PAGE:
Simply put, any foreign corrupt official wanting to place dirty money in the United States need only contact one of the specialized one-stop real estate firms that act as agent, attorney, and shell company provider. These firms will receive a foreign electronic bank transfer into their trust account. There the money is commingled with that of other clients, obscuring the trail. In any case, there is nothing inherently suspicious about, say, a $5 million transfer to buy a $5 million property. Banks must know their customer (in this case the real estate firm), but are under no obligation to know their customer’s customer (i.e., the buyer). In any case, the buyer will usually send the wire transfer through a shell company and/or law firm in the home country, or more commonly a third jurisdiction (one facilitator noted that at the upper end of the market, “Ninety-nine percent of the time they already have the money outside of their home country”). The American real estate agent then sets up a shell company (or perhaps a trust or a chain of interlocking companies and trusts) to own the property, and transfers the money to the account of the seller’s representative.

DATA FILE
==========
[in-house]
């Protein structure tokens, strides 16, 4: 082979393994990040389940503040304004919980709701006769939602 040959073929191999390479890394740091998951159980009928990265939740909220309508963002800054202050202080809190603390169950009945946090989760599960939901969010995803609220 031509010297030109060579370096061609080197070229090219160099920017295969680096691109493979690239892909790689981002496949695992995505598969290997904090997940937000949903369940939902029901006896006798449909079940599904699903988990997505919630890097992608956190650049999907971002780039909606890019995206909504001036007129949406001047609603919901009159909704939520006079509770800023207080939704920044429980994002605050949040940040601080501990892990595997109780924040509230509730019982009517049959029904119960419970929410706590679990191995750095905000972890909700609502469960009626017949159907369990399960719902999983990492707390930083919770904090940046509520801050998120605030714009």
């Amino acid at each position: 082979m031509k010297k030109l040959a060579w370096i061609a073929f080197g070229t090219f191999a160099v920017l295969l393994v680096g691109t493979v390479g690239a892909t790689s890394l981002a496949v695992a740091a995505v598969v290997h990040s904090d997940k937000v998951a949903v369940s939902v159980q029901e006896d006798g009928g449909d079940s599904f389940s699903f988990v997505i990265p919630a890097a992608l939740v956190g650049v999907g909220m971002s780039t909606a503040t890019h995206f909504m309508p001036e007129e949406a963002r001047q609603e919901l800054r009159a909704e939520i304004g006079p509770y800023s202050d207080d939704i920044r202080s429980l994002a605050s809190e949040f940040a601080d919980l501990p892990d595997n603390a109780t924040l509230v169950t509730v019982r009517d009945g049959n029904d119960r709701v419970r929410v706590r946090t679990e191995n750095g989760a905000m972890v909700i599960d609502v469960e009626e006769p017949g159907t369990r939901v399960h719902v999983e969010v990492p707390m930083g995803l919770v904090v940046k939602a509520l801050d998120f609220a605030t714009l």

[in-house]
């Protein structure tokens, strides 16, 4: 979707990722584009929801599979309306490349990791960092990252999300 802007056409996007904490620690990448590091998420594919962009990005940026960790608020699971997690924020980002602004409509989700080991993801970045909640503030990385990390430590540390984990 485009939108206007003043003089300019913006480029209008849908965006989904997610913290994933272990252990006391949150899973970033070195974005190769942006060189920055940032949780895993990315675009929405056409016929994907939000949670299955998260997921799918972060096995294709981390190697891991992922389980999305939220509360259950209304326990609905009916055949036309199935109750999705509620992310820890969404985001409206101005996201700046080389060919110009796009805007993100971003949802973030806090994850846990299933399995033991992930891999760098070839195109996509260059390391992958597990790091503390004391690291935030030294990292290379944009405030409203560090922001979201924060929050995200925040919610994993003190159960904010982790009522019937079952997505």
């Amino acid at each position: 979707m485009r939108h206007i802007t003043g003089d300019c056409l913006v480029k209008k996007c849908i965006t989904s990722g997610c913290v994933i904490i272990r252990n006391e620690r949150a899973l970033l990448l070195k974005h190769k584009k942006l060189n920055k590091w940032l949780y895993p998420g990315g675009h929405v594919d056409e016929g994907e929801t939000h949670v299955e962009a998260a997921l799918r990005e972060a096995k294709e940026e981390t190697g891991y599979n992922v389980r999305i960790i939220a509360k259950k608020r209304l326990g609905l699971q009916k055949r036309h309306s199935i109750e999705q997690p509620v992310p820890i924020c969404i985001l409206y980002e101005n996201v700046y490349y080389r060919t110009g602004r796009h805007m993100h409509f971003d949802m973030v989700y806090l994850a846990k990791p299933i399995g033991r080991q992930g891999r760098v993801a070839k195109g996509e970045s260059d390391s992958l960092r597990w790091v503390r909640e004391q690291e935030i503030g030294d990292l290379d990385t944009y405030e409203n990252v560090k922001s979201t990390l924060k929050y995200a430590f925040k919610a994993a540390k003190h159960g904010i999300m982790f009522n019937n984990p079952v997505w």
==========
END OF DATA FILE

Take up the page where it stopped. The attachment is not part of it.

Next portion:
So common are these types of arrangements that those routinely intermediating such deals have been happy to speak on the record to journalists, regarding such attention as free advertising. Thus one New York agent noted of his foreign clients’ payments, “Sometimes they come in with wires, sometimes they come in with suitcases.” On being asked about the danger that this money represents the proceeds of corruption from abroad, he continued: “It’s something that is never discussed, but it’s the elephant in the room. Real estate is a wonderful way to cleanse money. Once you buy real estate, the derivation of that cash is forgotten.” Another explained, “Like somebody said, Karl Marx or whatever, if the capitalist is going to see a triple return, he’s going to close his eyes.” In 2012 foreigners invested $50 billion in U.S. real estate (though it’s unclear if this total includes foreigners buying through U.S. shell companies and intermediaries).